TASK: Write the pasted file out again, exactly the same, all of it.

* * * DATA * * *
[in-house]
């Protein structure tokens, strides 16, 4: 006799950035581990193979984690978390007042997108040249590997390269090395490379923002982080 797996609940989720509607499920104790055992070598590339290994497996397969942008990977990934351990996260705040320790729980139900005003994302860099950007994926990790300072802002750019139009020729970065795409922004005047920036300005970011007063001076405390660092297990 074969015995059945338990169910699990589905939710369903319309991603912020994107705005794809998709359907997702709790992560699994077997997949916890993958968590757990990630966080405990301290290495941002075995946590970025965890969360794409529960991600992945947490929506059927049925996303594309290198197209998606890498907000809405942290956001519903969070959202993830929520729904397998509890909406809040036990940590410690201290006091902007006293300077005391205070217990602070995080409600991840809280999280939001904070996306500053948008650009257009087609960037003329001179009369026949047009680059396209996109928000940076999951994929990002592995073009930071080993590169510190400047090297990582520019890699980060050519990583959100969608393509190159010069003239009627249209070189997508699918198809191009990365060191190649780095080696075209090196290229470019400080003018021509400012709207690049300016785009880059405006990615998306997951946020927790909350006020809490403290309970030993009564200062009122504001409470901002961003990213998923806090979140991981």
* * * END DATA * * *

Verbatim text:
[in-house]
């Protein structure tokens, strides 16, 4: 006799950035581990193979984690978390007042997108040249590997390269090395490379923002982080 797996609940989720509607499920104790055992070598590339290994497996397969942008990977990934351990996260705040320790729980139900005003994302860099950007994926990790300072802002750019139009020729970065795409922004005047920036300005970011007063001076405390660092297990 074969015995059945338990169910699990589905939710369903319309991603912020994107705005794809998709359907997702709790992560699994077997997949916890993958968590757990990630966080405990301290290495941002075995946590970025965890969360794409529960991600992945947490929506059927049925996303594309290198197209998606890498907000809405942290956001519903969070959202993830929520729904397998509890909406809040036990940590410690201290006091902007006293300077005391205070217990602070995080409600991840809280999280939001904070996306500053948008650009257009087609960037003329001179009369026949047009680059396209996109928000940076999951994929990002592995073009930071080993590169510190400047090297990582520019890699980060050519990583959100969608393509190159010069003239009627249209070189997508699918198809191009990365060191190649780095080696075209090196290229470019400080003018021509400012709207690049300016785009880059405006990615998306997951946020927790909350006020809490403290309970030993009564200062009122504001409470901002961003990213998923806090979140991981």